How to Prepare for Winter Running

Now that the warmer days of summer and fall have passed us, it is time to think about how to exercise safely in the winter. According to aSweatLife’s 2021 State of Fitness results, running continues to be one of the top 5 forms of exercise. While running continues to be popular, winter running carries its own challenges. Below are tips on how to stay safe while running in the winter and look great while doing it!

cold weather running tips

How to stay safe with cold weather running

Winter running comes with unique safety risks. Most regions experience more darkness due to shorter days. Additionally, regions that experience cold weather put runners at risk of injury due to ice, snow, and low temperatures. These challenges do not need to keep runners off the road. If a runner is properly prepared, they can continue to enjoy their experience safely.

Prepare to run in the dark

As a morning and evening runner, I am beginning to notice just how dark my preferred running times can be. Living in an urban environment, I often do not feel safe running alone in the dark. To add a level of safety to dark runs, I offer these tips:

  • Run with a group or with a pet. During the winter, I often will bring my dog Zola on my run with me because I know that if something were to go awry, she would protect me. If I am not running with her, I will invite my partner or a friend to join me.
  • Wear reflective clothing and/or running lights. Running in the dark can make it challenging for cars and cyclists to see you. It can also make it more challenging to see crevices or other holes on running paths. To minimize risk of collisions and falls, consider purchasing running lights or a reflective vest.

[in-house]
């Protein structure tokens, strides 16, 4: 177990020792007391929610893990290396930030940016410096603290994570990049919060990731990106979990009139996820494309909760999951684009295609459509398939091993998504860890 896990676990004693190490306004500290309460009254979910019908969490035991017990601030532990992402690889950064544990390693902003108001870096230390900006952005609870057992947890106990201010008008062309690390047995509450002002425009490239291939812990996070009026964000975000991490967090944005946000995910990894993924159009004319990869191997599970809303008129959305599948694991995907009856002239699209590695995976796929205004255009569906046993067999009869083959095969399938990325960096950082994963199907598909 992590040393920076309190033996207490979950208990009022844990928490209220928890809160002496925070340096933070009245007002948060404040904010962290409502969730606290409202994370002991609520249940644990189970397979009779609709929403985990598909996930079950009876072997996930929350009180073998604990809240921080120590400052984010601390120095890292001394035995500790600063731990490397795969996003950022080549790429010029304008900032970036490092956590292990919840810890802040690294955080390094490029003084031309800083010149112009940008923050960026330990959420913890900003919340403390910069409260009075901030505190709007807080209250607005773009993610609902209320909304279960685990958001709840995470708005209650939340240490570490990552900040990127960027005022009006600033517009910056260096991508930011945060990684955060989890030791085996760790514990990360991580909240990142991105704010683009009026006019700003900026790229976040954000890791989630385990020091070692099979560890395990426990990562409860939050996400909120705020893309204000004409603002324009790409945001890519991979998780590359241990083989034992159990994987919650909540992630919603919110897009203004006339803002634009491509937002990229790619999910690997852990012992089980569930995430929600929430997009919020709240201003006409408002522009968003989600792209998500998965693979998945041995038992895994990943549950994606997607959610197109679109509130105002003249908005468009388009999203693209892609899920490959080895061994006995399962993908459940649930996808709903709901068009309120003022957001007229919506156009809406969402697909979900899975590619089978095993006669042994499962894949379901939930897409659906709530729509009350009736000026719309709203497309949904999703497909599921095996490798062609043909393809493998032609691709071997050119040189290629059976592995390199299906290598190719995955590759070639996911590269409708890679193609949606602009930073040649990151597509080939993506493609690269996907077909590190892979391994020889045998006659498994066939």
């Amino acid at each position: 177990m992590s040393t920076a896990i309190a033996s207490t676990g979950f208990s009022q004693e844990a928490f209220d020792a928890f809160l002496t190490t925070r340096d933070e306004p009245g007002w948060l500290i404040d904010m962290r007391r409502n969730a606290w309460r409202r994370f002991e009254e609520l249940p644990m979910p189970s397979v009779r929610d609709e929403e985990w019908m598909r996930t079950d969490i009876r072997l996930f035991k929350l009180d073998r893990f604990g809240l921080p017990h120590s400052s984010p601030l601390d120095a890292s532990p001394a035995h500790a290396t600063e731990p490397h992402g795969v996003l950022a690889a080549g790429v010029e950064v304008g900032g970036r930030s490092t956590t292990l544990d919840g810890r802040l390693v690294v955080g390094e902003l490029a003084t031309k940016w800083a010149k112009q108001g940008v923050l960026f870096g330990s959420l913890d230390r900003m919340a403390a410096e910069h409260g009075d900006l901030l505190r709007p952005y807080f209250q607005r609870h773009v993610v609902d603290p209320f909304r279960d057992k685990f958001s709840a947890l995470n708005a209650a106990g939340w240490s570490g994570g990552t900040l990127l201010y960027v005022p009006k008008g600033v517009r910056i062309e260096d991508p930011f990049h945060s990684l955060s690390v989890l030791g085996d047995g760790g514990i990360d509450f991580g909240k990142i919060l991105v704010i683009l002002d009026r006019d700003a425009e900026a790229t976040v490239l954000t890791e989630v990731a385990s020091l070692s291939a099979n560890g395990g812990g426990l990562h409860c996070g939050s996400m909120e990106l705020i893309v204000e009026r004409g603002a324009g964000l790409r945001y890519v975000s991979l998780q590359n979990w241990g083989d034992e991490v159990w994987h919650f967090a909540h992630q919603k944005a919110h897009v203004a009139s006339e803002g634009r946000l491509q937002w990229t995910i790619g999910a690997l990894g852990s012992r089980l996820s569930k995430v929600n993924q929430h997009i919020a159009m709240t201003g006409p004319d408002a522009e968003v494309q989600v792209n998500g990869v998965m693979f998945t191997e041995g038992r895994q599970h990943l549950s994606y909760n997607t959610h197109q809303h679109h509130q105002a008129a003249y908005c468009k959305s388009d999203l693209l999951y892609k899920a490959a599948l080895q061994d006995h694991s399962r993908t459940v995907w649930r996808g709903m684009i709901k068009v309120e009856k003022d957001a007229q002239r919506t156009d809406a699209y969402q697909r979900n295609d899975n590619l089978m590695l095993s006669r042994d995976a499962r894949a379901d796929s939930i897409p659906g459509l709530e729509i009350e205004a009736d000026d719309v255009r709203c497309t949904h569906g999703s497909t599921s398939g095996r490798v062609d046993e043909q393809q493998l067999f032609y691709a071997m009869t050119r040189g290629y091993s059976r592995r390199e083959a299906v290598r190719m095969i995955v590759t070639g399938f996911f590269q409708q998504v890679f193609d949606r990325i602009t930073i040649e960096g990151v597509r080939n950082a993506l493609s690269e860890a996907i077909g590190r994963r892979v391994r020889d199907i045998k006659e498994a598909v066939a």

• Stay on more populated streets. If you are running alone, it may feel helpful to run on a street that is populated by foot traffic, shops and restaurants. In the event of an emergency, there will likely be another person nearby. For an added layer of safety, share your location with a friend or loved one and let them know when you expect to finish your run.
  • Run in the lighter hours of the day: If running in the dark is not something you feel comfortable doing, but you prefer to run outside, look for flexibility in your schedule to complete your workout during your lunchbreak or in the lighter hours of the day.
  • Utilize a treadmill. While the treadmill is more lovingly referred to as a dreadmill in my household, it is an excellent tool for winter running. If you are unable to run outside, a treadmill may be a safe option to complete your run. Treadmills are also useful for completing speedwork without having to be concerned about icy conditions or training for a warm weather race in the colder months.

Be mindful of more slippery conditions

As discussed above, colder weather can create slippery and unsafe running conditions. Whether there is ice, mud, puddles, or piles of leaves, there are many possibilities to take a fall. To account for slippery conditions, prepare to run at a slower pace. More muscles in our legs and feet are activated when stabilizing on slippery foundations meaning our paces will slow. Additionally, consider investing in winterized running shoes. These shoes are designed to prevent slips and keep your feet dry in winter conditions.